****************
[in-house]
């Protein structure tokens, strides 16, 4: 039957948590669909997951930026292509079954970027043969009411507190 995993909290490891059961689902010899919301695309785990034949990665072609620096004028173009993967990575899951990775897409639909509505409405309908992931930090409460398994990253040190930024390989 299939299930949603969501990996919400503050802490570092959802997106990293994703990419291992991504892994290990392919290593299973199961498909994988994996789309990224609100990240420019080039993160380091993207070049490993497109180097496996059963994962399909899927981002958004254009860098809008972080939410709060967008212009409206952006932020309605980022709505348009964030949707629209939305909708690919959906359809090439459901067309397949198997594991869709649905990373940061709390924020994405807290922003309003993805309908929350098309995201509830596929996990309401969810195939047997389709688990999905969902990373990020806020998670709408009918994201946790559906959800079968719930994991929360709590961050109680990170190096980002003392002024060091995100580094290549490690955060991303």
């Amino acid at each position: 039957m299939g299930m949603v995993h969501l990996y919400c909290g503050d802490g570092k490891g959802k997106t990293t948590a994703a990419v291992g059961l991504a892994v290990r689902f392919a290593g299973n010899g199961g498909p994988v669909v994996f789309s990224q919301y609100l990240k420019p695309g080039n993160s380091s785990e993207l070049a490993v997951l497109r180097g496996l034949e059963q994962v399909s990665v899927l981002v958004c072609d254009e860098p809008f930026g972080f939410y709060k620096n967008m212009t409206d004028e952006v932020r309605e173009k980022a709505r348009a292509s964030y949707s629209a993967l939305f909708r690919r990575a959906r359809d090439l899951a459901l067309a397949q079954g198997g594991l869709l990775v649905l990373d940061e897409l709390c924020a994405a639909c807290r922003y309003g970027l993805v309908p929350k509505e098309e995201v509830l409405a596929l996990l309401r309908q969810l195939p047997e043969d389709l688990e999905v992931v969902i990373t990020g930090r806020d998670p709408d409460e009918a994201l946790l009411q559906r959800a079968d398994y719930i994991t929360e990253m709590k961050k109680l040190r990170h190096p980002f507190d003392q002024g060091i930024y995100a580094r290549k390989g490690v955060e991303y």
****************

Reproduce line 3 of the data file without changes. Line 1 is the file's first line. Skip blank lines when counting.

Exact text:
């Amino acid at each position: 039957m299939g299930m949603v995993h969501l990996y919400c909290g503050d802490g570092k490891g959802k997106t990293t948590a994703a990419v291992g059961l991504a892994v290990r689902f392919a290593g299973n010899g199961g498909p994988v669909v994996f789309s990224q919301y609100l990240k420019p695309g080039n993160s380091s785990e993207l070049a490993v997951l497109r180097g496996l034949e059963q994962v399909s990665v899927l981002v958004c072609d254009e860098p809008f930026g972080f939410y709060k620096n967008m212009t409206d004028e952006v932020r309605e173009k980022a709505r348009a292509s964030y949707s629209a993967l939305f909708r690919r990575a959906r359809d090439l899951a459901l067309a397949q079954g198997g594991l869709l990775v649905l990373d940061e897409l709390c924020a994405a639909c807290r922003y309003g970027l993805v309908p929350k509505e098309e995201v509830l409405a596929l996990l309401r309908q969810l195939p047997e043969d389709l688990e999905v992931v969902i990373t990020g930090r806020d998670p709408d409460e009918a994201l946790l009411q559906r959800a079968d398994y719930i994991t929360e990253m709590k961050k109680l040190r990170h190096p980002f507190d003392q002024g060091i930024y995100a580094r290549k390989g490690v955060e991303y």